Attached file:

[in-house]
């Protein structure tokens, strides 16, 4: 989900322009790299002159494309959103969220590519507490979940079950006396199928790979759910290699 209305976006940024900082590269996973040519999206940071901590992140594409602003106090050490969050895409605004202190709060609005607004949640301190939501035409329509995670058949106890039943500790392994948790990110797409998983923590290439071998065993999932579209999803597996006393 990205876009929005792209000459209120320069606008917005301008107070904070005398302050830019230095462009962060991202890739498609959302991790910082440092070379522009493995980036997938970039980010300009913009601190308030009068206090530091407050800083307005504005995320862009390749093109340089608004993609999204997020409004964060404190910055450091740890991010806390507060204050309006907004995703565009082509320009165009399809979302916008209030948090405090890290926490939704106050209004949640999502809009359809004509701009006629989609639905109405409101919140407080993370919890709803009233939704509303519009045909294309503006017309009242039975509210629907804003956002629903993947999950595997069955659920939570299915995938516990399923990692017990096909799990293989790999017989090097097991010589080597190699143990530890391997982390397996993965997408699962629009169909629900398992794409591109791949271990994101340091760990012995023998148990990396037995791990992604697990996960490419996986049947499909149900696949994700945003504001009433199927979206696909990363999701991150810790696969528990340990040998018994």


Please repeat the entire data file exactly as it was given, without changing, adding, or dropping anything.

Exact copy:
[in-house]
């Protein structure tokens, strides 16, 4: 989900322009790299002159494309959103969220590519507490979940079950006396199928790979759910290699 209305976006940024900082590269996973040519999206940071901590992140594409602003106090050490969050895409605004202190709060609005607004949640301190939501035409329509995670058949106890039943500790392994948790990110797409998983923590290439071998065993999932579209999803597996006393 990205876009929005792209000459209120320069606008917005301008107070904070005398302050830019230095462009962060991202890739498609959302991790910082440092070379522009493995980036997938970039980010300009913009601190308030009068206090530091407050800083307005504005995320862009390749093109340089608004993609999204997020409004964060404190910055450091740890991010806390507060204050309006907004995703565009082509320009165009399809979302916008209030948090405090890290926490939704106050209004949640999502809009359809004509701009006629989609639905109405409101919140407080993370919890709803009233939704509303519009045909294309503006017309009242039975509210629907804003956002629903993947999950595997069955659920939570299915995938516990399923990692017990096909799990293989790999017989090097097991010589080597190699143990530890391997982390397996993965997408699962629009169909629900398992794409591109791949271990994101340091760990012995023998148990990396037995791990992604697990996960490419996986049947499909149900696949994700945003504001009433199927979206696909990363999701991150810790696969528990340990040998018994």